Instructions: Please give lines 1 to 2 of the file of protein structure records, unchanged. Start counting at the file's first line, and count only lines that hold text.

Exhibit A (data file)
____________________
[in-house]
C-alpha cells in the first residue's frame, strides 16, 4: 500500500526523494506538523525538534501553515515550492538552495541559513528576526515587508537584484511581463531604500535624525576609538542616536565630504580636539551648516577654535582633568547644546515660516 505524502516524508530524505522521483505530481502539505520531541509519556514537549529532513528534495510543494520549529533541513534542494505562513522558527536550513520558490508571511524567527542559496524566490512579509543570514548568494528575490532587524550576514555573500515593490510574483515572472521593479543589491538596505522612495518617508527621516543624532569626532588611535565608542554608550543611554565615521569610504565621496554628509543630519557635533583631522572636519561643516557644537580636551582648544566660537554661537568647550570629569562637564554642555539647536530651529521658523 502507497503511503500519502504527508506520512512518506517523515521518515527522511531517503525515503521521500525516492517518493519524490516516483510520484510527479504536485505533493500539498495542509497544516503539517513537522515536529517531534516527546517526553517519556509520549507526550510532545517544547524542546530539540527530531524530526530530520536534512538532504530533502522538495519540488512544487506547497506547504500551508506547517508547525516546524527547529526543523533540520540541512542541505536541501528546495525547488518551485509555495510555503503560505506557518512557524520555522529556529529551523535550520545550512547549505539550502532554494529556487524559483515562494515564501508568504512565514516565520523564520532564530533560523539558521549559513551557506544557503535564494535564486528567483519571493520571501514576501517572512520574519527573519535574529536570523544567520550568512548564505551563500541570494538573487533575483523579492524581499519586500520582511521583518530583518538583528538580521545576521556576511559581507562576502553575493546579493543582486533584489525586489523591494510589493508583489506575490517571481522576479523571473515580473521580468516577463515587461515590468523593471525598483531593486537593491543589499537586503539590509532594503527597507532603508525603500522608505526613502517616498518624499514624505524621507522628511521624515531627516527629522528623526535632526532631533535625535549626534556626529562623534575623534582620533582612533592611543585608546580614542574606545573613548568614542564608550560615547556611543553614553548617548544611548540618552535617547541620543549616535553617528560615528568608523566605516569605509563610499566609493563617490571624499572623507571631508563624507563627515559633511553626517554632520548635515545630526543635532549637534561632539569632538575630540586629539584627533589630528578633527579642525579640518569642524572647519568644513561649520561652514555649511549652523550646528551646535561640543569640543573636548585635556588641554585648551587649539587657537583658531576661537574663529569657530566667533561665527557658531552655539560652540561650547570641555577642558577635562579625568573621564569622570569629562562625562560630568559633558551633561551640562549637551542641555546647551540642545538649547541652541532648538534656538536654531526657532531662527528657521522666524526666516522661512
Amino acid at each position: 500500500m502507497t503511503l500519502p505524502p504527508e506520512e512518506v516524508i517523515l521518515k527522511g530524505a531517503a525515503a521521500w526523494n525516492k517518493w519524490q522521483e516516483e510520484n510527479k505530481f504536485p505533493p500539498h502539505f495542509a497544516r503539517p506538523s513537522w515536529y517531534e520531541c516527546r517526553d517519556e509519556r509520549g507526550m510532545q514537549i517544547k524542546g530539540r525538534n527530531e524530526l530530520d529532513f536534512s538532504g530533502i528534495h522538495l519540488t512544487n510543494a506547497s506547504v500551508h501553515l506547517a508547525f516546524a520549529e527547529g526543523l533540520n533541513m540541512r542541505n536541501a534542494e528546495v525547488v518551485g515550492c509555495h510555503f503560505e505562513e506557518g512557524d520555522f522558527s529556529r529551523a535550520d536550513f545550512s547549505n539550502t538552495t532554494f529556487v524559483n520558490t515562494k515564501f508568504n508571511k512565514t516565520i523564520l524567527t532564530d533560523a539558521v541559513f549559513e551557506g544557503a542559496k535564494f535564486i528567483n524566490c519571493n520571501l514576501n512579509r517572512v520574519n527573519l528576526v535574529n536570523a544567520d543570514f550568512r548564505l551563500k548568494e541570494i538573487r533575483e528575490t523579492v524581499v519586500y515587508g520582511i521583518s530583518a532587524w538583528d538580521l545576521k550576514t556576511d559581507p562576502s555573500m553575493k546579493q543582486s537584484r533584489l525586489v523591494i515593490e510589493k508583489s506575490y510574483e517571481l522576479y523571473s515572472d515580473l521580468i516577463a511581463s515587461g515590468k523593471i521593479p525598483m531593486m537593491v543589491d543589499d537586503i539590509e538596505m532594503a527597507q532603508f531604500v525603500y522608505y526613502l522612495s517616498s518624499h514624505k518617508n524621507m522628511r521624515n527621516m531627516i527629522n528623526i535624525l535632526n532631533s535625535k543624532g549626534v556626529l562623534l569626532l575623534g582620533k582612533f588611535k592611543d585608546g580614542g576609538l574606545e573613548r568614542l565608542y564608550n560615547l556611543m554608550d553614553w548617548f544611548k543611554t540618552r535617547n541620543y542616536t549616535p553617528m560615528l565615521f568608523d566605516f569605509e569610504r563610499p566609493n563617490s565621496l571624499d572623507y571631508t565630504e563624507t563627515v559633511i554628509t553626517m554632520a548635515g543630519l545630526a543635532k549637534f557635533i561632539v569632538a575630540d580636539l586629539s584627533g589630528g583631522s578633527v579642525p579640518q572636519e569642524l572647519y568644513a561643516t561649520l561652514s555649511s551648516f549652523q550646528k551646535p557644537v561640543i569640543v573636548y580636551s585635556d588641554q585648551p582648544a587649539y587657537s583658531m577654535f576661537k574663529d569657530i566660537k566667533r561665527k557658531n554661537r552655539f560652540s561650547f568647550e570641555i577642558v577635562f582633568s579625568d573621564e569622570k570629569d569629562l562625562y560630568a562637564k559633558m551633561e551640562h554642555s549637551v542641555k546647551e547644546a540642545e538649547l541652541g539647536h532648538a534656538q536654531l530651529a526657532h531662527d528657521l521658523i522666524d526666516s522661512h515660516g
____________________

[in-house]
C-alpha cells in the first residue's frame, strides 16, 4: 500500500526523494506538523525538534501553515515550492538552495541559513528576526515587508537584484511581463531604500535624525576609538542616536565630504580636539551648516577654535582633568547644546515660516 505524502516524508530524505522521483505530481502539505520531541509519556514537549529532513528534495510543494520549529533541513534542494505562513522558527536550513520558490508571511524567527542559496524566490512579509543570514548568494528575490532587524550576514555573500515593490510574483515572472521593479543589491538596505522612495518617508527621516543624532569626532588611535565608542554608550543611554565615521569610504565621496554628509543630519557635533583631522572636519561643516557644537580636551582648544566660537554661537568647550570629569562637564554642555539647536530651529521658523 502507497503511503500519502504527508506520512512518506517523515521518515527522511531517503525515503521521500525516492517518493519524490516516483510520484510527479504536485505533493500539498495542509497544516503539517513537522515536529517531534516527546517526553517519556509520549507526550510532545517544547524542546530539540527530531524530526530530520536534512538532504530533502522538495519540488512544487506547497506547504500551508506547517508547525516546524527547529526543523533540520540541512542541505536541501528546495525547488518551485509555495510555503503560505506557518512557524520555522529556529529551523535550520545550512547549505539550502532554494529556487524559483515562494515564501508568504512565514516565520523564520532564530533560523539558521549559513551557506544557503535564494535564486528567483519571493520571501514576501517572512520574519527573519535574529536570523544567520550568512548564505551563500541570494538573487533575483523579492524581499519586500520582511521583518530583518538583528538580521545576521556576511559581507562576502553575493546579493543582486533584489525586489523591494510589493508583489506575490517571481522576479523571473515580473521580468516577463515587461515590468523593471525598483531593486537593491543589499537586503539590509532594503527597507532603508525603500522608505526613502517616498518624499514624505524621507522628511521624515531627516527629522528623526535632526532631533535625535549626534556626529562623534575623534582620533582612533592611543585608546580614542574606545573613548568614542564608550560615547556611543553614553548617548544611548540618552535617547541620543549616535553617528560615528568608523566605516569605509563610499566609493563617490571624499572623507571631508563624507563627515559633511553626517554632520548635515545630526543635532549637534561632539569632538575630540586629539584627533589630528578633527579642525579640518569642524572647519568644513561649520561652514555649511549652523550646528551646535561640543569640543573636548585635556588641554585648551587649539587657537583658531576661537574663529569657530566667533561665527557658531552655539560652540561650547570641555577642558577635562579625568573621564569622570569629562562625562560630568559633558551633561551640562549637551542641555546647551540642545538649547541652541532648538534656538536654531526657532531662527528657521522666524526666516522661512